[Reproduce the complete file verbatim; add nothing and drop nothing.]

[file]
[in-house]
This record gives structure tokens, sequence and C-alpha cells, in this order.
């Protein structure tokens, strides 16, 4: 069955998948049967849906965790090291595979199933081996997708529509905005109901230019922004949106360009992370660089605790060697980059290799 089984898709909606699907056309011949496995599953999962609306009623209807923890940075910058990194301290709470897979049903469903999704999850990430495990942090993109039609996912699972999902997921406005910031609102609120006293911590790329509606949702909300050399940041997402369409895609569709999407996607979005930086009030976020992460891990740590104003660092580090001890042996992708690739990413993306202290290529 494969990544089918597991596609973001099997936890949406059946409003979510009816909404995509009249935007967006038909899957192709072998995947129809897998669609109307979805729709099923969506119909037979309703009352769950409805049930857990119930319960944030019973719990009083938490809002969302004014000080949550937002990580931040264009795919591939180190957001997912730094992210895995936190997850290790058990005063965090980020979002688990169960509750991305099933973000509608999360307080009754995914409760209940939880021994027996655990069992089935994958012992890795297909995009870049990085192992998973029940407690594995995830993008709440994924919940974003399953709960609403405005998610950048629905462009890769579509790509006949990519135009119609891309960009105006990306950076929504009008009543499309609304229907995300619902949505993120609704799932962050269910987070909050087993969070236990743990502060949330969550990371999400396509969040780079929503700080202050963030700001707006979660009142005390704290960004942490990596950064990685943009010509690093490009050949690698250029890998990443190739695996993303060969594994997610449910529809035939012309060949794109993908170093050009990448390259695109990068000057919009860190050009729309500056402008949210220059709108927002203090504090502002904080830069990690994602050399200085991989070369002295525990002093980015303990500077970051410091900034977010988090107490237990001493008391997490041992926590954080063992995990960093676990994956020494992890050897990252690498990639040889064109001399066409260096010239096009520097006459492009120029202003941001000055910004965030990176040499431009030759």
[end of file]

[in-house]
This record gives structure tokens, sequence and C-alpha cells, in this order.
């Protein structure tokens, strides 16, 4: 069955998948049967849906965790090291595979199933081996997708529509905005109901230019922004949106360009992370660089605790060697980059290799 089984898709909606699907056309011949496995599953999962609306009623209807923890940075910058990194301290709470897979049903469903999704999850990430495990942090993109039609996912699972999902997921406005910031609102609120006293911590790329509606949702909300050399940041997402369409895609569709999407996607979005930086009030976020992460891990740590104003660092580090001890042996992708690739990413993306202290290529 494969990544089918597991596609973001099997936890949406059946409003979510009816909404995509009249935007967006038909899957192709072998995947129809897998669609109307979805729709099923969506119909037979309703009352769950409805049930857990119930319960944030019973719990009083938490809002969302004014000080949550937002990580931040264009795919591939180190957001997912730094992210895995936190997850290790058990005063965090980020979002688990169960509750991305099933973000509608999360307080009754995914409760209940939880021994027996655990069992089935994958012992890795297909995009870049990085192992998973029940407690594995995830993008709440994924919940974003399953709960609403405005998610950048629905462009890769579509790509006949990519135009119609891309960009105006990306950076929504009008009543499309609304229907995300619902949505993120609704799932962050269910987070909050087993969070236990743990502060949330969550990371999400396509969040780079929503700080202050963030700001707006979660009142005390704290960004942490990596950064990685943009010509690093490009050949690698250029890998990443190739695996993303060969594994997610449910529809035939012309060949794109993908170093050009990448390259695109990068000057919009860190050009729309500056402008949210220059709108927002203090504090502002904080830069990690994602050399200085991989070369002295525990002093980015303990500077970051410091900034977010988090107490237990001493008391997490041992926590954080063992995990960093676990994956020494992890050897990252690498990639040889064109001399066409260096010239096009520097006459492009120029202003941001000055910004965030990176040499431009030759």